File photo of Jared Kushner. Photograph:( AFP )
Kushner's visit to the Middle Eastern countries would focus on resolving a dispute between Qatar and a Saudi-led alliance
US President Donald Trump's son-in-law and senior adviser Jared Kushner and his team are headed to Saudi Arabia and Qatar this week in a bid for further diplomatic deals in the region before leaving the White House, according to media reports Sunday.
Kushner's visit to the Middle Eastern countries would focus on resolving a dispute between Qatar and a Saudi-led alliance, the Wall Street Journal reported, but a number of issues could be on the agenda.
His trip comes days after the assassination of Mohsen Fakhrizadeh, Iran's chief nuclear scientist blamed Israel, heightening tensions in the region. Western and Israeli governments believe Fakhrizadeh was the architect of a secret Iranian nuclear weapons program.
The clock is also ticking on Trump's time in office, with President-elect Joe Biden due to be sworn in on January 20.
Kushner has sought various deals in the region and has developed a relationship with Saudi Arabia's divisive de facto ruler, Crown Prince Mohammed bin Salman.
A senior administration official said on Sunday that Kushner is to meet Saudi Crown Prince Mohammed bin Salman in the Saudi city of Neom, and the emir of Qatar in that country in the coming days.
Kushner will be joined by Middle East envoys Avi Berkowitz and Brian Hook and Adam Boehler, chief executive of the US International Development Finance Corporation.
Kushner and his team helped negotiate normalization deals between Israel and Bahrain, the United Arab Emirates and Sudan since August. The official said they would like to advance more such agreements before President Donald Trump hands power to President-elect Joe Biden on January 20.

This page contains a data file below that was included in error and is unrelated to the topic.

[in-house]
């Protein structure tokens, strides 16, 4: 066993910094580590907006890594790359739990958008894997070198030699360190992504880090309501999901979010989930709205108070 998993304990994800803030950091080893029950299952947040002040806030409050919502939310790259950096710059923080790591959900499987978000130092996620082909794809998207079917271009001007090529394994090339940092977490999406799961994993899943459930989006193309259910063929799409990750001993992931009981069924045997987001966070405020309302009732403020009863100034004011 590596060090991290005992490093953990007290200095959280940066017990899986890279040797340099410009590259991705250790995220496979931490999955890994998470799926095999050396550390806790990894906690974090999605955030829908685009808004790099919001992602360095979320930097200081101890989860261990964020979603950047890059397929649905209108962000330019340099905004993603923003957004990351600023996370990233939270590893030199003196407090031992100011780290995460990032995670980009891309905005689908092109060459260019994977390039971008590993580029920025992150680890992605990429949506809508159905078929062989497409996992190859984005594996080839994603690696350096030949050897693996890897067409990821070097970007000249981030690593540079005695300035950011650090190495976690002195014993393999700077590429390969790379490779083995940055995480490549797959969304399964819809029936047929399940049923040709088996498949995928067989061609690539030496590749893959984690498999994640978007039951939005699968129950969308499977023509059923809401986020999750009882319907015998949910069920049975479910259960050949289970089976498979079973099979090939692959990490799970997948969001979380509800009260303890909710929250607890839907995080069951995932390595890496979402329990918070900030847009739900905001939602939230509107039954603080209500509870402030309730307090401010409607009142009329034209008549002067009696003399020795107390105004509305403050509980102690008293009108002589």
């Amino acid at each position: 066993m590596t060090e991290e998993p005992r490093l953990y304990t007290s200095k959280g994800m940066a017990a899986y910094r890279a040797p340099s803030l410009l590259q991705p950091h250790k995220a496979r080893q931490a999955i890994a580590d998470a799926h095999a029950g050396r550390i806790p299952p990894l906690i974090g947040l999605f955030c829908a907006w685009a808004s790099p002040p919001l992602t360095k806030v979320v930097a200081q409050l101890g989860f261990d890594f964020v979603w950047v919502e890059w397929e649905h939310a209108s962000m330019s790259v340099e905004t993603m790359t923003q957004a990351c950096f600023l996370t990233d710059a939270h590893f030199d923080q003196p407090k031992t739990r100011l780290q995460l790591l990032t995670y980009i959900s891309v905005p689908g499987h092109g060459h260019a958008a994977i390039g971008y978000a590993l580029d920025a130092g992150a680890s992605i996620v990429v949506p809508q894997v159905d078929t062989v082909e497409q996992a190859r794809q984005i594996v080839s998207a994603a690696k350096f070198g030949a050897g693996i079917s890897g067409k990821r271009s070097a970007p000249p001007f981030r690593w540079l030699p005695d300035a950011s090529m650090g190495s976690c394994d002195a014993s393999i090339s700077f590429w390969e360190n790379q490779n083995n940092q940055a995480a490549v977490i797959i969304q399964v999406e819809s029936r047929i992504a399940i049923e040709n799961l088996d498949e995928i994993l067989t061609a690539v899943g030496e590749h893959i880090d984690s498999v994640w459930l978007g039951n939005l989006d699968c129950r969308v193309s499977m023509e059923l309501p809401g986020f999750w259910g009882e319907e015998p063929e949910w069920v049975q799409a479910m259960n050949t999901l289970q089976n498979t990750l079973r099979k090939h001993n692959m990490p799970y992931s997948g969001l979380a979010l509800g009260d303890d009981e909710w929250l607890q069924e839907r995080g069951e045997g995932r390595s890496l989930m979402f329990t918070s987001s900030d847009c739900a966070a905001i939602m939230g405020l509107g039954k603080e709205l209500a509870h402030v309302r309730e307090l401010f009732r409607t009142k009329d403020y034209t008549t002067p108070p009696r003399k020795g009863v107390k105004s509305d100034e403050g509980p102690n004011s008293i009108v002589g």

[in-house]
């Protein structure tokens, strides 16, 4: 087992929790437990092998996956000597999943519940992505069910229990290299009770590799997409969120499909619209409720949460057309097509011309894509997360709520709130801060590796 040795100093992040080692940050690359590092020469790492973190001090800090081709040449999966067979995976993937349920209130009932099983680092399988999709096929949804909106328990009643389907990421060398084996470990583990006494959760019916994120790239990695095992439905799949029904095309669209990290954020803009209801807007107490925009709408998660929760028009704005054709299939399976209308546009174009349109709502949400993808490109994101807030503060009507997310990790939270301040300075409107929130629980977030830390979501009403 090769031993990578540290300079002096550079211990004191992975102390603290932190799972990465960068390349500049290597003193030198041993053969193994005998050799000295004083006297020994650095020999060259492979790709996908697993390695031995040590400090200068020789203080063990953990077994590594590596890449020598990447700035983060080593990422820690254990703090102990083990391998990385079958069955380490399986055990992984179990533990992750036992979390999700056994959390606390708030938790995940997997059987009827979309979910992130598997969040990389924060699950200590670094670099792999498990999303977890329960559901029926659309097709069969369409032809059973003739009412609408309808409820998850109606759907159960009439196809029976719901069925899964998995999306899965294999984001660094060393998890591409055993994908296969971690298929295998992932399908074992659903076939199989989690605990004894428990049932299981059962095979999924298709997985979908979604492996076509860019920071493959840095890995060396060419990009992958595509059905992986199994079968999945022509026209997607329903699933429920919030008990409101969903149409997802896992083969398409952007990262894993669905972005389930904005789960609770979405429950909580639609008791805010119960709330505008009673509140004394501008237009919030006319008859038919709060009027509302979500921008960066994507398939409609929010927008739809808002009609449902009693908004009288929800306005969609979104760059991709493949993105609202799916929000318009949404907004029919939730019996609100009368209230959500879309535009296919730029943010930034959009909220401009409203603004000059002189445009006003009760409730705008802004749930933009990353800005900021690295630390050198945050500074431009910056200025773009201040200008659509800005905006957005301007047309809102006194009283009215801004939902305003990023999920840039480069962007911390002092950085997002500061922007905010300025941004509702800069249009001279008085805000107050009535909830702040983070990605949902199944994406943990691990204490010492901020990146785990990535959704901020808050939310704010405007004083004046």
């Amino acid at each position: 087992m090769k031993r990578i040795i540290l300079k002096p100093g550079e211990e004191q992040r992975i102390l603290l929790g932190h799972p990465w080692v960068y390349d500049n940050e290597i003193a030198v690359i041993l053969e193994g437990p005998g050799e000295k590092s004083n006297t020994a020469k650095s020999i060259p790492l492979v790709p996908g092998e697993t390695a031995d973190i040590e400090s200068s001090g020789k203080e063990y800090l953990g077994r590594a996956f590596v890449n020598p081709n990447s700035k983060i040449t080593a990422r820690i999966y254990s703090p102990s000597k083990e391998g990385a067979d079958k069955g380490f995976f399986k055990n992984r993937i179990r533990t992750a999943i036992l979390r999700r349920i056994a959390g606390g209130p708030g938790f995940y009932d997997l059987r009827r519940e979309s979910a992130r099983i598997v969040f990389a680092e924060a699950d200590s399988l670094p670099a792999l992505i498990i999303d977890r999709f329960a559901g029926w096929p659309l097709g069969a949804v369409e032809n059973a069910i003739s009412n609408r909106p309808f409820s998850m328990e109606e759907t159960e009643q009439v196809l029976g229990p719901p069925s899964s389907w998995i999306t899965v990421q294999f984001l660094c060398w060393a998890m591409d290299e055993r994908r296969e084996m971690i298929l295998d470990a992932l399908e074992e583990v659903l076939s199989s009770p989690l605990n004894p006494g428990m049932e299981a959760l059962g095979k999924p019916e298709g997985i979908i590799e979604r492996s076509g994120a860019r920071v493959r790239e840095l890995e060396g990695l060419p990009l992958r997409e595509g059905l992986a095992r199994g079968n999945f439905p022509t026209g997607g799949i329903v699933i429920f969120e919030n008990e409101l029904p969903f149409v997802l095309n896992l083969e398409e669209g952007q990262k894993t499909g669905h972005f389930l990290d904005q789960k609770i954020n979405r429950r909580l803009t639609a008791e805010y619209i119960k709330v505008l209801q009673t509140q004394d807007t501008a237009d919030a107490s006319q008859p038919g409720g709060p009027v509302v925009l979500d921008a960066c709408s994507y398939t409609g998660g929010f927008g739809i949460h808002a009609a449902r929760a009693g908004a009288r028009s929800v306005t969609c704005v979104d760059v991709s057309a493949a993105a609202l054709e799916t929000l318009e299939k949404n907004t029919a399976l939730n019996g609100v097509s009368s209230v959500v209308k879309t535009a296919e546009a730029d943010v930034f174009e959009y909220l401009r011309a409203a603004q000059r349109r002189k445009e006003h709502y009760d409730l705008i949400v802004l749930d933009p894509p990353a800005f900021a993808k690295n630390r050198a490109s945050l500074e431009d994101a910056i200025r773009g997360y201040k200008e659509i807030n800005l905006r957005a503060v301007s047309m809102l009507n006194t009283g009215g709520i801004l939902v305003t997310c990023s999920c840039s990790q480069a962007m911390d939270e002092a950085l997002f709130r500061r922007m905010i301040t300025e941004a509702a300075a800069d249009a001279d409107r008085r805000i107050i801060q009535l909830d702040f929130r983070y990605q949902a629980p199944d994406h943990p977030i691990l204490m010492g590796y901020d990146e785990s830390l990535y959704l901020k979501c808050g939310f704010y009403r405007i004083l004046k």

US officials believe enticing Saudi Arabia into a deal with Israel would prompt other Arab nations to follow suit. But the Saudis do not appear to be on the brink of reaching such a landmark deal and officials in recent weeks have been focusing on other countries, with concern about Iran's regional influence a uniting factor.
Days before the killing, Israeli Prime Minister Benjamin Netanyahu travelled to Saudi Arabia and met with bin Salman, an Israeli official said, in what was the first publicly confirmed visit by an Israeli leader. Israeli media said they were joined by US Secretary of State Mike Pompeo.
The historic meeting underlined how opposition to Tehran is bringing about a strategic realignment of countries in the Middle East. Bin Salman and Netanyahu fear Biden will adopt policies on Iran similar to those adopted during Barack Obama's US presidency which strained Washington's ties with its traditional regional allies.
Biden has said he will rejoin the international nuclear pact with Iran that Trump quit in 2018 - and work with allies to strengthen its terms - if Tehran first resumes strict compliance.
Kuwait is seen as critical in any effort to resolve a three-year rift between Qatar and other members of the Gulf Cooperation Council.
Saudi Arabia, the UAE, Egypt and Bahrain have imposed an air, naval and land embargo on Qatar since June 2017 over their insistence Doha is too close to Iran and radical Islamist groups. Qatar denies the charges.